“I kill vampires,” he said, confusion cutting through his anger. “Vampires are all damned, humans aren’t.”
“Every vampire you’ve killed had family too, Taekwoon,” Hakyeon said, still coming forward, edging Taekwoon back until Taekwoon knocked against the lamppost, head thunking unpleasantly on the metal. Hakyeon was awash in pale yellow light, and it flattened his features out, creating sharp black shadows. His eyes seemed to glow with it.
One of Taekwoon’s hands went behind himself, touching the lamppost, while the other hovered around his chest, like that would keep Hakyeon away. “I don’t count makers.”
“I don’t mean makers,” Hakyeon said, and he was so near that Taekwoon’s fingertips were brushing against his chest, pressing, as if that could hold Hakyeon back. Hakyeon’s face was tipped up slightly, so he could stare into Taekwoon’s face. “I was human. I had family who loved me. I had—”
“And you threw it away,” Taekwoon cut him off, voice going a bit high because Hakyeon was too close. His heart was thumping, skin flashing hot and cold as sweat began to prickle at his hairline. He wanted Hakyeon to back up, stop talking, he didn’t want— to be in this moment. “You threw your humanity away to become a monster.”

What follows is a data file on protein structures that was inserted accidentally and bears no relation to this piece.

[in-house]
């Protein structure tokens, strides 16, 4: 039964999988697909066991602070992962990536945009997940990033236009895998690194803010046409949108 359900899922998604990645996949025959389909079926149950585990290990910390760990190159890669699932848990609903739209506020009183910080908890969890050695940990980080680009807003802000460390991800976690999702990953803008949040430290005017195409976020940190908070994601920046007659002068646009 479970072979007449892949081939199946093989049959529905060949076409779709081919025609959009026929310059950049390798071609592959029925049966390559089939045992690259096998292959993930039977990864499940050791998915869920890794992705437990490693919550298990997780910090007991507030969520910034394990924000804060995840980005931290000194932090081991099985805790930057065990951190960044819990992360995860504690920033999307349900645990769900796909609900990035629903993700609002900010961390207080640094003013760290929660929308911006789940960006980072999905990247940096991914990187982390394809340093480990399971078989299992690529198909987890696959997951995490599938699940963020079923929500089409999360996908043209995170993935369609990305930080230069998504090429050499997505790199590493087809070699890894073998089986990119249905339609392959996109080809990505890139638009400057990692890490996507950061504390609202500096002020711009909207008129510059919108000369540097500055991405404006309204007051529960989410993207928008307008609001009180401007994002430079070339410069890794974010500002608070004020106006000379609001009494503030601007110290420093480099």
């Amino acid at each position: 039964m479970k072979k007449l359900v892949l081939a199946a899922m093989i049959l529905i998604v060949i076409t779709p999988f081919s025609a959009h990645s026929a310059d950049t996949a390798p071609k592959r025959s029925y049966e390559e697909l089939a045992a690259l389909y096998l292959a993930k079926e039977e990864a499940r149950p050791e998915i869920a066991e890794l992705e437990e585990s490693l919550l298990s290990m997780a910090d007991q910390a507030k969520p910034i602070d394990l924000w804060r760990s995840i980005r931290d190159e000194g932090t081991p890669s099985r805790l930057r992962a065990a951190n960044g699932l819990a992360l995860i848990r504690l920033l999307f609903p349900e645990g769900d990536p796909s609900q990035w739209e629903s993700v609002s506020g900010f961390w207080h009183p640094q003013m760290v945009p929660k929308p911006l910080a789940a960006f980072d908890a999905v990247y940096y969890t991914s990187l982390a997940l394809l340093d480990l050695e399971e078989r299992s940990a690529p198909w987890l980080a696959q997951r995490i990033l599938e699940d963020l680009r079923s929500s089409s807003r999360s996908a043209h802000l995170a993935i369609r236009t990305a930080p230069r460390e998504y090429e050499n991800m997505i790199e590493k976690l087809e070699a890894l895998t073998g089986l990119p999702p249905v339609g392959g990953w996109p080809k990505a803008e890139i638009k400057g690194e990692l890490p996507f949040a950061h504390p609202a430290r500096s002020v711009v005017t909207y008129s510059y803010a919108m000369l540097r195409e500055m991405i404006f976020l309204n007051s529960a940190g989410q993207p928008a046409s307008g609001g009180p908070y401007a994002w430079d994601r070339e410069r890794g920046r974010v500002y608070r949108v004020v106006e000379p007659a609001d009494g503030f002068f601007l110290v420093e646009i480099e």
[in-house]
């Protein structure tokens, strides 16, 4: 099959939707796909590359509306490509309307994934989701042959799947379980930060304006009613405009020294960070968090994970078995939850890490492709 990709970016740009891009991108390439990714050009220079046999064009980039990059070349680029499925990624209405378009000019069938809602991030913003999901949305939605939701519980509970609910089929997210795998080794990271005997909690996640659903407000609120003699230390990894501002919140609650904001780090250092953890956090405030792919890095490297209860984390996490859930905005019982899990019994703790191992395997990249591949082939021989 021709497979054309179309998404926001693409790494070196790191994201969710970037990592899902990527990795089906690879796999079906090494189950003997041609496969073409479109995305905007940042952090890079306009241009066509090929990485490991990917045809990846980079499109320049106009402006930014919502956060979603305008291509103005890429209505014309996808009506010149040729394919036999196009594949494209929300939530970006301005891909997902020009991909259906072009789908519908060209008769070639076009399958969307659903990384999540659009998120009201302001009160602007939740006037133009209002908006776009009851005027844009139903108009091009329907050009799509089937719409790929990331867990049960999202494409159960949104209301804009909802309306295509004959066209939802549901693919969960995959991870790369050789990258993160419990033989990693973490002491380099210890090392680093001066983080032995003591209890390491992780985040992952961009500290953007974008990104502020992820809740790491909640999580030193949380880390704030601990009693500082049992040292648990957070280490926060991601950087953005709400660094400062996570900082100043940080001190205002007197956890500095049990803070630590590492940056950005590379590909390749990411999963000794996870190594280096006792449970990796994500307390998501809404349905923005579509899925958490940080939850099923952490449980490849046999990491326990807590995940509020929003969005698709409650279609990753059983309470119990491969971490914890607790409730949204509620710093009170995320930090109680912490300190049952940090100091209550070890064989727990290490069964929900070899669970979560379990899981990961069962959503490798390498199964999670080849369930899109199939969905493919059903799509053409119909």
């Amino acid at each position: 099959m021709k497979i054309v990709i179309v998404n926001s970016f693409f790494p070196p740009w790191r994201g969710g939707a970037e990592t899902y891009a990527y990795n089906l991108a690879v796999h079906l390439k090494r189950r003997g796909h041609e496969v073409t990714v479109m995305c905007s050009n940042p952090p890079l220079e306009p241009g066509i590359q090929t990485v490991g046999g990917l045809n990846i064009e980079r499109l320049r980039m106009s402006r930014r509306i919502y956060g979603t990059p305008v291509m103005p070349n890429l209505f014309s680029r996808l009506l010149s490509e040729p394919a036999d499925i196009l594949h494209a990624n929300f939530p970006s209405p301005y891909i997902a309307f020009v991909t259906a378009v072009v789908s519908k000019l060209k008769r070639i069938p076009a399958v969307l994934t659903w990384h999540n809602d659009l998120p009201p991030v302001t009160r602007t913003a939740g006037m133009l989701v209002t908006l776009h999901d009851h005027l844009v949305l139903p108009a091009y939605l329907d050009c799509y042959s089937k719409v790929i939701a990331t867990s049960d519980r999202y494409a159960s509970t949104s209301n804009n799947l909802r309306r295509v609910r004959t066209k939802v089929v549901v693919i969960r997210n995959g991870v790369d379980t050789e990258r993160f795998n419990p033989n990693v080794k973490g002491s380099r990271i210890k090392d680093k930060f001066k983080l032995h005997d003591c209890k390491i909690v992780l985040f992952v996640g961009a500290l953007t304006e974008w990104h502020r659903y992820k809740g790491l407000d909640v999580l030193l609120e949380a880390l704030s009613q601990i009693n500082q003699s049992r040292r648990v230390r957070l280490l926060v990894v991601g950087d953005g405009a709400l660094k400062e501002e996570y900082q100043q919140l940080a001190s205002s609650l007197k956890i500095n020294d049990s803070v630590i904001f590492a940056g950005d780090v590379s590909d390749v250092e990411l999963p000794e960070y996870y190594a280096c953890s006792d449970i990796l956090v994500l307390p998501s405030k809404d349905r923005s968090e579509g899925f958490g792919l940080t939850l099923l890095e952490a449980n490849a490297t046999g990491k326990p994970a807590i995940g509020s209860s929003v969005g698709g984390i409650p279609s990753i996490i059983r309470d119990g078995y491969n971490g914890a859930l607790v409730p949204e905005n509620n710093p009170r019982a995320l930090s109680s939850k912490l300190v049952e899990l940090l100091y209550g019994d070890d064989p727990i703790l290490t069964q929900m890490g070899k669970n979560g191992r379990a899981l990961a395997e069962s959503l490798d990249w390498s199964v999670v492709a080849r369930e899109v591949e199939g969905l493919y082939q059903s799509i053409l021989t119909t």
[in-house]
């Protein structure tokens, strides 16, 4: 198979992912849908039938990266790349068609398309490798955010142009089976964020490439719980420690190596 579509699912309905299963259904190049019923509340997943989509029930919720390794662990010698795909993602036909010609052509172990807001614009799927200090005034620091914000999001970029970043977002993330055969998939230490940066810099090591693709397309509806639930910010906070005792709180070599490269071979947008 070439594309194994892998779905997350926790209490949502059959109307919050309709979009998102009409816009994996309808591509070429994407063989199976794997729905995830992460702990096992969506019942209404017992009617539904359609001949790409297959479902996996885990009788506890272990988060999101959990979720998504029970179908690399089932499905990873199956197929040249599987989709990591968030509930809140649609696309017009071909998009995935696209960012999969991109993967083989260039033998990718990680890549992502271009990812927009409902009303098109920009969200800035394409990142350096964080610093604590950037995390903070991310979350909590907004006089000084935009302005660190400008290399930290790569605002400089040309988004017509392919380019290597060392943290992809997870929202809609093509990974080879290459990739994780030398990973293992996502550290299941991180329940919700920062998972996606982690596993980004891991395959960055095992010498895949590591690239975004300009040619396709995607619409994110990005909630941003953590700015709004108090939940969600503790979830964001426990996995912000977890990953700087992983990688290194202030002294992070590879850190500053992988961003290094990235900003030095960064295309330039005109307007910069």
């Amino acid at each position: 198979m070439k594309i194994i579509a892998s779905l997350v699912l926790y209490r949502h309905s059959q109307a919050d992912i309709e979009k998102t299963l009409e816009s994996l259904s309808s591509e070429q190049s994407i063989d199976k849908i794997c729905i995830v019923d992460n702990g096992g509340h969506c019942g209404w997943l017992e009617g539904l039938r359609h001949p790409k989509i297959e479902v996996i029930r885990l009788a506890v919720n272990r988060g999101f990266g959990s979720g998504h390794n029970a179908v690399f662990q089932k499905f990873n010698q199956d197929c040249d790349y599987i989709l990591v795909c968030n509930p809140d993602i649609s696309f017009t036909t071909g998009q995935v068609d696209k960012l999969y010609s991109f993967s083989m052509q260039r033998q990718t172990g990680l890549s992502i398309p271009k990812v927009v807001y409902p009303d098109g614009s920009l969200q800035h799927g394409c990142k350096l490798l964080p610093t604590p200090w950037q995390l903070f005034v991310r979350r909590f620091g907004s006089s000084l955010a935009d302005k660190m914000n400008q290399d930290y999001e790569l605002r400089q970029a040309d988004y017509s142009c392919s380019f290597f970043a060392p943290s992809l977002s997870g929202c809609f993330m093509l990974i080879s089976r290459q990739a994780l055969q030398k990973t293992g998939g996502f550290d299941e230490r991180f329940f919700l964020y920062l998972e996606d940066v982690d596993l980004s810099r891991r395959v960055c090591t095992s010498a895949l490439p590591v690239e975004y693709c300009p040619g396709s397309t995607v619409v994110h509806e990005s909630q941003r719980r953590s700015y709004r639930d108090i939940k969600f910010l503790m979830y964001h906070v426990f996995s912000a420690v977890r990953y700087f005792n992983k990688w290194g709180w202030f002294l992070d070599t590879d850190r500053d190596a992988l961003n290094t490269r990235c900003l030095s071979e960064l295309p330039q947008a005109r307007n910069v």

Hakyeon’s face twisted, and it was so odd, that Taekwoon could interpret the emotion— frustration. But it did not deny that it had turned willingly, had left the daylight of its own accord. “I’m an Elimia, from the start I wanted— to be the right kind of vampire,” it said instead, something straining through its tone, but this, Taekwoon couldn’t place. It didn’t really matter.
“This isn’t kindergarten,” Taekwoon said. Hakyeon was so near now Taekwoon’s hand was flat on its chest, and the lack of a heartbeat, of any breathing, was making shivers run along his skin. “You don’t get points for intention.”
“Why not?” Hakyeon asked, face open, eyes searching. “It is enough for the Balance, it is why I am as strong as I am.”
Taekwoon’s upper lip curled, and for a second, Hakyeon’s eyes flickered down. “I am not going to give you slack for only killing a handful of humans, as opposed to many,” Taekwoon said. “You’re still a killer.”